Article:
You also need to track the author’s attitude. If the author feels strongly about something – a particular situation is fair or unfair or something is good or bad – you are virtually guaranteed to get a question on it. So stop and note it, and that inevitable question is yours for the answering.
3. Knock out wrong answer choices intelligently.
You know what’s just as good as getting the right answer? Eliminating four wrong answers. Most questions – although there are a few exceptions – are asking you about the passage, and an overwhelming number of answers are wrong because they mischaracterize what was said in the passage, sometimes very subtly and sometimes less so. If an answer choice is even slightly different than the passage, then it’s not right.
Look for strong claims with words like “all” or “most,” and be wary of those answers. If a passage, for instance, gives you a situation in which one particular type of frog reproduces asexually and an answer choice talks about most frogs or some other type of frog, it’s unsupported, and you can get rid of it.
Here’s a caveat: There are questions that aren’t actually asking about what happened in the passage. A very popular one will ask you to apply the reasoning from the passage to a different situation. We call these parallel questions. Using this method for knocking out answer choices is inappropriate in such a situation.
4. Know when to cry uncle.
Time is a challenge on all of the LSAT section types, but that’s especially true when it comes to Reading Comprehension. You’ll have 35 minutes to read four passages (five, if you count both passages in the comparative reading portion as its own entity) and answer between 26 and 28 questions.
A point is a point is a point. If you find that you’ve dumped ninety seconds into a question and you’re not able to answer it, cross off all the wrong answers you can and guess. There’s no guessing penalty. If you have time, you can come back to it. If you don’t have time, then just be thankful you bailed at ninety seconds rather than five minutes.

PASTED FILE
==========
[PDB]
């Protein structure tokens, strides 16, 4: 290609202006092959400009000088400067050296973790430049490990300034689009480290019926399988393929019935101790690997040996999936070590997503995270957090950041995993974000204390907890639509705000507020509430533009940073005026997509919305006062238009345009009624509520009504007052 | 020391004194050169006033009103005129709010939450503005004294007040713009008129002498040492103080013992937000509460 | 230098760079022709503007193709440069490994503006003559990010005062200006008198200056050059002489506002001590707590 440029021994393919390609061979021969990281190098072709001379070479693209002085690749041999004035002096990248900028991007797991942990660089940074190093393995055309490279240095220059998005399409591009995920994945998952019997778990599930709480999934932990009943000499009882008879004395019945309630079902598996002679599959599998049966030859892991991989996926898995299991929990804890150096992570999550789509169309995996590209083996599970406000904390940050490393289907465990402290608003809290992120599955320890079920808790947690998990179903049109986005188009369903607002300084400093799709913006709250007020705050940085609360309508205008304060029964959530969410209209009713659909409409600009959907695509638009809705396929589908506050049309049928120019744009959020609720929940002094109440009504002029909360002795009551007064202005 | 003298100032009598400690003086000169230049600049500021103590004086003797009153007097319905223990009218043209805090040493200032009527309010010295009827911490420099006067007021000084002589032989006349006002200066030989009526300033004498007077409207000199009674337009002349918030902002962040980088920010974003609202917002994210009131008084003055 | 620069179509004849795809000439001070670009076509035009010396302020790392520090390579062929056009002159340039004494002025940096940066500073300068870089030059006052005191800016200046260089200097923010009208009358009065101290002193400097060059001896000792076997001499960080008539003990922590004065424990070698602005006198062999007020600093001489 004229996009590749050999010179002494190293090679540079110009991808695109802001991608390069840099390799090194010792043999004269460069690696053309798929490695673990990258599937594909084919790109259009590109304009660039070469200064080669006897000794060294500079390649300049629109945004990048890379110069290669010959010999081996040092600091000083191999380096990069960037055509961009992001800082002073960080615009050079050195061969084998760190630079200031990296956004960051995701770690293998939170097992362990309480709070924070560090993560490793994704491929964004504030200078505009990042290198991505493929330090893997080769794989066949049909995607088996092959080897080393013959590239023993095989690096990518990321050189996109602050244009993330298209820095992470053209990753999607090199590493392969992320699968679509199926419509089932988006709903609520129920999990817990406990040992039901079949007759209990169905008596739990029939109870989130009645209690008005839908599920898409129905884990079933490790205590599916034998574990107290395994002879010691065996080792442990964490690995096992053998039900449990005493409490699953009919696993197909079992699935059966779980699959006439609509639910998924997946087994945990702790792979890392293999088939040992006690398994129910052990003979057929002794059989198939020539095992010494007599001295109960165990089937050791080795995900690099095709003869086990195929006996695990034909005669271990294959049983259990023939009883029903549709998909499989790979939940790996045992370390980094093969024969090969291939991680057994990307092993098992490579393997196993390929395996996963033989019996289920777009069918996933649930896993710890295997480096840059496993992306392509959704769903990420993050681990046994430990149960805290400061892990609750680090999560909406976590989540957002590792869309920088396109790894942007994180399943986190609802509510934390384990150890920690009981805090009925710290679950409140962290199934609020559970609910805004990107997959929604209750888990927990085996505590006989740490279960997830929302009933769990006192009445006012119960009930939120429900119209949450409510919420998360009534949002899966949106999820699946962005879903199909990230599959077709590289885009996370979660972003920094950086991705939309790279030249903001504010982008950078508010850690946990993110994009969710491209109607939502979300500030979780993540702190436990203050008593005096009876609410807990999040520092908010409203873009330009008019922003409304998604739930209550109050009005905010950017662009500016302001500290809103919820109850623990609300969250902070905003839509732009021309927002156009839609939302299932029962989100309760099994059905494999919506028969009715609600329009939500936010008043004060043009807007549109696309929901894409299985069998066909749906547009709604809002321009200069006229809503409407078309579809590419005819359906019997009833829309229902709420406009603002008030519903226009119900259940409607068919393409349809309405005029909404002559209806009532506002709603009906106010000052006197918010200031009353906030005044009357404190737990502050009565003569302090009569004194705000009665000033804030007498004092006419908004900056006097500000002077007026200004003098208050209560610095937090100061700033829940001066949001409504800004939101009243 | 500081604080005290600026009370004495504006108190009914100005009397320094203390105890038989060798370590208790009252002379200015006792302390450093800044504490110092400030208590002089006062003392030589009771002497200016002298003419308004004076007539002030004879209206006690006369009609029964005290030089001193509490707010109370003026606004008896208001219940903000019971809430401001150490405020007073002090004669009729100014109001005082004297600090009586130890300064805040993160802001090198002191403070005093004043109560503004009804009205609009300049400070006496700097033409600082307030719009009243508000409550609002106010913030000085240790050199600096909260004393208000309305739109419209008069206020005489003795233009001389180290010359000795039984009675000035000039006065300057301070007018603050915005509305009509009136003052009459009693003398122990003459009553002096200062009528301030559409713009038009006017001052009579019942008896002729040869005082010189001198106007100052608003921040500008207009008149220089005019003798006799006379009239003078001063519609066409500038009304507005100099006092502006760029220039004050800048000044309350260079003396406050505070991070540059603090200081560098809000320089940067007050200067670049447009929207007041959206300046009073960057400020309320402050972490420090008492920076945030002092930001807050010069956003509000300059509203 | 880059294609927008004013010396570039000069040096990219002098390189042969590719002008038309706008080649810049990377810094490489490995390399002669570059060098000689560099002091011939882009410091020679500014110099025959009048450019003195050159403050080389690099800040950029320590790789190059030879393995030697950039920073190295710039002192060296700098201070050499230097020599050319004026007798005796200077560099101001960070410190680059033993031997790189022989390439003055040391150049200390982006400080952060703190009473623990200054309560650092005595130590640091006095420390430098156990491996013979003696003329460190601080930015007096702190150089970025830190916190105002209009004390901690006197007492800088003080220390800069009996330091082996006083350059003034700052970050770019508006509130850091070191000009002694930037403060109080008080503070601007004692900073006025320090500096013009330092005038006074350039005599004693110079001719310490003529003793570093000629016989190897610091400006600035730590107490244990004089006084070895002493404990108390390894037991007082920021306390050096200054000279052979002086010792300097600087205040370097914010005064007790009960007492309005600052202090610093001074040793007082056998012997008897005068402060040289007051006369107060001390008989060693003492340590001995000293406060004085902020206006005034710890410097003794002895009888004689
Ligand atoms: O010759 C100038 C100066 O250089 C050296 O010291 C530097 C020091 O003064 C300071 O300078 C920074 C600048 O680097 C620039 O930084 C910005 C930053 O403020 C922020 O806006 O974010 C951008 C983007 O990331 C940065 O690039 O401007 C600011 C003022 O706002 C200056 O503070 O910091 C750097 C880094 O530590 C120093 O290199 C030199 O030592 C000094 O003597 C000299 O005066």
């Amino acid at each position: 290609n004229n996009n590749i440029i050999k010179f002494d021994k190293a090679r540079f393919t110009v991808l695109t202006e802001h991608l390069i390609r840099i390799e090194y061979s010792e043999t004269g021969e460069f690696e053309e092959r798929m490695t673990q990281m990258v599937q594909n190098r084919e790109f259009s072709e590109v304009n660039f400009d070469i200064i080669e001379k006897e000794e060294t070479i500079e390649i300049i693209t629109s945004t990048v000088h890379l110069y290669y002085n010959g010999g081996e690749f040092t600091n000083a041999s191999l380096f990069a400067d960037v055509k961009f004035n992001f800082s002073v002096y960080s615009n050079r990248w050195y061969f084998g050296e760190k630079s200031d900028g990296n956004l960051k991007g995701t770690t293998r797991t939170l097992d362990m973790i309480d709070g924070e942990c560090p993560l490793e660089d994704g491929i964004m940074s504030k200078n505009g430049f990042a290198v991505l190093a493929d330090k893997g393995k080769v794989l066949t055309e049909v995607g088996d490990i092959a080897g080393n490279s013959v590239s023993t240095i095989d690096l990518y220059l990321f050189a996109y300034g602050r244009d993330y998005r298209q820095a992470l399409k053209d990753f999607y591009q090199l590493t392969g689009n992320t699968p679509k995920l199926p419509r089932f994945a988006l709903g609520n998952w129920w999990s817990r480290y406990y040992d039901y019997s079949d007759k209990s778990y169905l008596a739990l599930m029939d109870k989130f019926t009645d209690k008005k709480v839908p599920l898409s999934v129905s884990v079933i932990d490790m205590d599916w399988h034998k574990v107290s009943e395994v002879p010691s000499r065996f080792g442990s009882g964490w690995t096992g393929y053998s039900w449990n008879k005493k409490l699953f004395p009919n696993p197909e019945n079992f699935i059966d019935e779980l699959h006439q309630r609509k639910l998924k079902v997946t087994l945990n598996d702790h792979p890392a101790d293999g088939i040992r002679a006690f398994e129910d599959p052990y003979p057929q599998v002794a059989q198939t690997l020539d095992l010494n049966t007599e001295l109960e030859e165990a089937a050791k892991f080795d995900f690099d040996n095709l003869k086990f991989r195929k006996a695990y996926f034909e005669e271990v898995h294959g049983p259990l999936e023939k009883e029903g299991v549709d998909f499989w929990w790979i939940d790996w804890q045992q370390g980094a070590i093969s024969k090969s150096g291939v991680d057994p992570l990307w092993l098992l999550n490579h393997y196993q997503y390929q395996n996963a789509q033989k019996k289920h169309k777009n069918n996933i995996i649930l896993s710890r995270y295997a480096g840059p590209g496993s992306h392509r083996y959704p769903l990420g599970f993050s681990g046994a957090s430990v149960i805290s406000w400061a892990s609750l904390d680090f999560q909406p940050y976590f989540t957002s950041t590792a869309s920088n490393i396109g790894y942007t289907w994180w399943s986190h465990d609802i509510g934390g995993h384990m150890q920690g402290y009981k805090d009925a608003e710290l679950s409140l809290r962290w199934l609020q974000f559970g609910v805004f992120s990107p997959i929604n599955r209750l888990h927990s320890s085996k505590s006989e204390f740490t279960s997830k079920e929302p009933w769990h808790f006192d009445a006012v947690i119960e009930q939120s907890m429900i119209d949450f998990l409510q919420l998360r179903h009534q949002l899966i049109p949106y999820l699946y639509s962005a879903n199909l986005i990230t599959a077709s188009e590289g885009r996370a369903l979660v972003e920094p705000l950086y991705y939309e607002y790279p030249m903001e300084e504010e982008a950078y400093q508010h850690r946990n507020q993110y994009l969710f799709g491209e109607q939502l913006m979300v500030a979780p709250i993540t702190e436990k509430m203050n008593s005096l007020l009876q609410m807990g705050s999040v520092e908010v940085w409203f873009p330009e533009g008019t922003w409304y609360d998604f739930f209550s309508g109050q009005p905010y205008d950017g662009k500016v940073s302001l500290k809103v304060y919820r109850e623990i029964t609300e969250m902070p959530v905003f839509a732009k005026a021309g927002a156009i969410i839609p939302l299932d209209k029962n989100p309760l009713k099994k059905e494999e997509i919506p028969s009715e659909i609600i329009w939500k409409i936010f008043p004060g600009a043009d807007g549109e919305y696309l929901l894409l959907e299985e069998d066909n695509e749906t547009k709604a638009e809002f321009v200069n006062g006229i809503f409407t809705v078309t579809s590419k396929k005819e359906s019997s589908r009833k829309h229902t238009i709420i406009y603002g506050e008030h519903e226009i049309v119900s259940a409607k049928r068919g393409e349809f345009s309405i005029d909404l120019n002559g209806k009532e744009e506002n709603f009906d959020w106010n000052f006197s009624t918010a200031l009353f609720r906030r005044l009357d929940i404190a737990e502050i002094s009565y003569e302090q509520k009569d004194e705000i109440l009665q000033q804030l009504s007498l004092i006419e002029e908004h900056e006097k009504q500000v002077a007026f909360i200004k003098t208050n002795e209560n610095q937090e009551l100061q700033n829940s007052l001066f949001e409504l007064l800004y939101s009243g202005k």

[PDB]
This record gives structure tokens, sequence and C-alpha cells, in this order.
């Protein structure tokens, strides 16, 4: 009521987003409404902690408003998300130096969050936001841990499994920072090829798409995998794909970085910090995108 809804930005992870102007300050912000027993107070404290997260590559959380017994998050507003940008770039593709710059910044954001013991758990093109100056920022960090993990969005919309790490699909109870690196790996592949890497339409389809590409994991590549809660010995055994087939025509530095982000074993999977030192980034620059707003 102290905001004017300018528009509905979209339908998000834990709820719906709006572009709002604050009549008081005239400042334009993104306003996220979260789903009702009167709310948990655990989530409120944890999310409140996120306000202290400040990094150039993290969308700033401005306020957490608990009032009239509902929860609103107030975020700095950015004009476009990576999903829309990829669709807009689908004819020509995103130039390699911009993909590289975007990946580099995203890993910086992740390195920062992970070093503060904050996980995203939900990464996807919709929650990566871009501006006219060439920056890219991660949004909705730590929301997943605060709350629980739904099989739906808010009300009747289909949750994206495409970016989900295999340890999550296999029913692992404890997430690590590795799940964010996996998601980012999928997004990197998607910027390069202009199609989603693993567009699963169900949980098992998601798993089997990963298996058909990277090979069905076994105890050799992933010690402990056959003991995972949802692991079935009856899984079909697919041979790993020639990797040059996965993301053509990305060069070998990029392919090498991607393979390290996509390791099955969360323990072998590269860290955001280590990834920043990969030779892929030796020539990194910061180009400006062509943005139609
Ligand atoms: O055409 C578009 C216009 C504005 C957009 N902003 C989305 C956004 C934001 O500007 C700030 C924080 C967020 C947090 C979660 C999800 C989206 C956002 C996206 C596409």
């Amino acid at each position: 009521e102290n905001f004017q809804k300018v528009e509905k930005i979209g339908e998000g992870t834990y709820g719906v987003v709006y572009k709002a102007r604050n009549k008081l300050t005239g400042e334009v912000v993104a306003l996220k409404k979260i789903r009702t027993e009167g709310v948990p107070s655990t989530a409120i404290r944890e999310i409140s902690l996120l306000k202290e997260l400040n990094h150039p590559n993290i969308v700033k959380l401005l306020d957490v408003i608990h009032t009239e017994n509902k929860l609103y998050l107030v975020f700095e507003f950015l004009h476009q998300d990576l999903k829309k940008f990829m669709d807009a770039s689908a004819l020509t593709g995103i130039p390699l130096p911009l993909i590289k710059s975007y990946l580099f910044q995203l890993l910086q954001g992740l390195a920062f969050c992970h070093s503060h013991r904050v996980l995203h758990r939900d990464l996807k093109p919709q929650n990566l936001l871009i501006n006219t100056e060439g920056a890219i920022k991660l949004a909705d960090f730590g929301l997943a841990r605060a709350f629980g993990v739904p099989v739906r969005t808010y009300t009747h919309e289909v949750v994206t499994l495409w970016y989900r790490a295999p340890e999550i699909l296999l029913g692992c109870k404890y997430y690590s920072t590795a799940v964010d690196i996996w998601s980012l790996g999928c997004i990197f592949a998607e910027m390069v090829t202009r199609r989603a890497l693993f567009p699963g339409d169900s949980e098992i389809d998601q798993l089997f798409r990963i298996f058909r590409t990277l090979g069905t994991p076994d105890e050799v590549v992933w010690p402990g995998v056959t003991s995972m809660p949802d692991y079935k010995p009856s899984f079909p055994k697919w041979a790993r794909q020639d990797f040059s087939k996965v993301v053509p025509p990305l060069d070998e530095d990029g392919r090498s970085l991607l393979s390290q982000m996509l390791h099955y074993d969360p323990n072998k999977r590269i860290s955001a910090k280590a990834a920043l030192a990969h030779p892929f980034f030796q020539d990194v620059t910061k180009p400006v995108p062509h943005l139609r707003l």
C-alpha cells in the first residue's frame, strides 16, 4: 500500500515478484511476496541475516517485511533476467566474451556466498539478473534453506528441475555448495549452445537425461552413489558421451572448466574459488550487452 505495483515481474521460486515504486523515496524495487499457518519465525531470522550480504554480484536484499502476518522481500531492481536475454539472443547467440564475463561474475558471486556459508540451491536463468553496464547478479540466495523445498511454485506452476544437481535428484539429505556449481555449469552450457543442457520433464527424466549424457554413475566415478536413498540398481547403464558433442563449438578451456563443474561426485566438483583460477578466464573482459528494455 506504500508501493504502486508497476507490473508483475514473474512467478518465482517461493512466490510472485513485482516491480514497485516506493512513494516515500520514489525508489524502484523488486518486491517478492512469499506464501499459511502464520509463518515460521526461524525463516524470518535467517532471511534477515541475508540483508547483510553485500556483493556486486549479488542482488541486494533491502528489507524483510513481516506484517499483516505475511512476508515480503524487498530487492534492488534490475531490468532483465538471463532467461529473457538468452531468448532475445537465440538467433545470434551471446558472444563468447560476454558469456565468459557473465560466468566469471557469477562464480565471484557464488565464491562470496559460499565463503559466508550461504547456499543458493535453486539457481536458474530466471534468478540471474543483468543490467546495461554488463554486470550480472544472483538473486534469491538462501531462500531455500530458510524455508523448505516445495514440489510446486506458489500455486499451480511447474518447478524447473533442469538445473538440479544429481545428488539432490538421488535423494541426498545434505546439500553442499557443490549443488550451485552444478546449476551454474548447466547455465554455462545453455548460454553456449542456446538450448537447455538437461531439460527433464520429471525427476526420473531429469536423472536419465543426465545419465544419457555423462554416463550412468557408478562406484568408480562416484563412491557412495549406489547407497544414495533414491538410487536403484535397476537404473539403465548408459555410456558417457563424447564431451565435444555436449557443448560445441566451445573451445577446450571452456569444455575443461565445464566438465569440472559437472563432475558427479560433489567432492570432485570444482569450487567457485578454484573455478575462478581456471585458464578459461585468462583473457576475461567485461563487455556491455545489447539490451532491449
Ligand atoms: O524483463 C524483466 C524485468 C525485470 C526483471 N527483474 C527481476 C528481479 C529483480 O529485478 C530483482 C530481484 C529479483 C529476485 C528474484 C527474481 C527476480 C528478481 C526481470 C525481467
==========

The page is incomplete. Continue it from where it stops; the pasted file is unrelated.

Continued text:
5. As you approach test day, develop a game plan.
This sounds vague as far as tips go. Well, it is, and it isn’t. You’ll spend the majority of your time learning how to answer questions correctly, but the trick is to do that under time pressure in a stressful environment. You may find, as many of my students do, that you’ll just never be able to complete all of the passages and all of the questions in 35 minutes.
That doesn’t mean you’re going to tank the Reading Comprehension section of the LSAT. What it means is that you must have a plan to maximize your performance in spite of that. It may well be that your game plan includes attempting three out of the four passages and taking a hit on the fourth passage. If you’re crushing the first three passages, and able to pull out a point or two on the last one, you may still walk away with a T-14 score.
The larger point is that you must diagnose your weaknesses with a few weeks left before the exam, and then try different strategies on practice exams, sticking with what works and tossing what doesn’t.
In a few weeks I’ll be back with tips and tricks for LSAT Logic Games, a section that practically screams out, “Hack me!”
This article is written by Branden Frankel, a veteran instructor at Blueprint LSAT Preparation, 2010 graduate of UCLA School of Law, and a guy who just happened to score a 175 on the June 2006 LSAT.